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The Twelve Steps
The Twelve Steps are based on a set of spiritual principles that were created by Alcoholics Anonymous in 1935. They have been used by millions of people across the world in an effort to make their lives more manageable. Newcomers to AA or NA are not asked to accept or follow these Twelve Steps in their entirety if they feel unwilling or unable to do so. They will usually be asked to keep an open mind, to attend meetings at which recovered alcoholics describe their personal experiences in achieving sobriety, and to read A.A. literature describing and interpreting the A.A. program. A.A. members will usually emphasize to newcomers that only problem drinkers themselves, individually, can determine whether or not they are in fact alcoholics. At the same time, it will be pointed out that all available medical testimony indicates that alcoholism is a progressive illness, that it cannot be cured in the ordinary sense of the term, but that it can be arrested through total abstinence from alcohol in any form.

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Monday, February 14, 2005 - 13:59:25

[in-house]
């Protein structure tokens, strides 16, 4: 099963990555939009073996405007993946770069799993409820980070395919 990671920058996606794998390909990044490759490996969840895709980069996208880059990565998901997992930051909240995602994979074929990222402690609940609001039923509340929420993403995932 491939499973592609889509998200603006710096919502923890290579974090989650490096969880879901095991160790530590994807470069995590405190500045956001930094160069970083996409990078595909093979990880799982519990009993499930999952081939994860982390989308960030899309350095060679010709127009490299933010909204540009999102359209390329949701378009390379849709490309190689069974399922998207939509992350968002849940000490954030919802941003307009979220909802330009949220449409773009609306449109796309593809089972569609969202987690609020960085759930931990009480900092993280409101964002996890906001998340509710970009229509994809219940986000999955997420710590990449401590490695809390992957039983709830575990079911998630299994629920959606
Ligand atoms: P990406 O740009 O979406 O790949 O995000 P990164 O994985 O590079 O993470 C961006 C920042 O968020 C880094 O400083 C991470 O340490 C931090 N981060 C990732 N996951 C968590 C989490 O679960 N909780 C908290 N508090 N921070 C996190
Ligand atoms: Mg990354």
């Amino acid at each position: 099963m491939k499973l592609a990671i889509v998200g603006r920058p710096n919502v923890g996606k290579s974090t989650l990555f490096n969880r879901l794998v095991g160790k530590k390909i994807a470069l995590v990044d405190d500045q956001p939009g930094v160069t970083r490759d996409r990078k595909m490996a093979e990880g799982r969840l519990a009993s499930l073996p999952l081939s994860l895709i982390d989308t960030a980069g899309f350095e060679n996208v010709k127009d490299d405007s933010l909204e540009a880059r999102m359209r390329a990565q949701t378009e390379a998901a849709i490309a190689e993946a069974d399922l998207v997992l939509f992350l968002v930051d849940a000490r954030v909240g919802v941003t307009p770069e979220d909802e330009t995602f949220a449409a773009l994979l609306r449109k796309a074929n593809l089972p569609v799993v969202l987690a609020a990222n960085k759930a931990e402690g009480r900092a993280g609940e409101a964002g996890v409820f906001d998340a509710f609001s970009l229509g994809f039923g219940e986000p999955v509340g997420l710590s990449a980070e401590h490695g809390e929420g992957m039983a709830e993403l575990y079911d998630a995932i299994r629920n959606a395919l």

The Jellinek Chart (Modified)
Dr. E.M. Jellinek, a native of Brooklyn, NY is recognized as one of the premier researchers in the field of alcoholism. He was one of the strongest proponents of alcoholism as a disease. He even went on to typify drinkers into four classes, with the two most severe classes being alcoholics. His writings and descriptions did more for the acceptance of the disease concept of alcoholism and of A.A. as a respectable therapeutic modality than any other medical force of the time. Most every patient in A.A.-based recovery centers in this country encounters the "Jellinek Curve", which describes the progression of the disease. Although, in the Chemical Recovery ministry, we do not concur with all of Dr Jellineks theories, his chart is very useful in better understanding the stages of addiction.

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Monday, February 07, 2005 - 18:55:32

A Study of Relapse Warning Signs

FallingRelapse is a part of recovery - but that doesn't mean we should seek it out. There are many ways to tell whether you or someone you know may be headed for a relapse - that is, start using drugs or alcohol again. This section will help you to examine the thoughts, feelings, and behaviors that appear in a person along the road to relapse. The individual may not have all the signs in the order listed but they will have some of them.


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Monday, February 07, 2005 - 18:40:35

Mind Change
As recovering addicts we are overcomers on a daily basis. This book deals with Toms battle with MS and how he was able to use it to glorify God. It teaches us how to use scripture to win the battle.

Buy this book




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Monday, February 07, 2005 - 17:02:10

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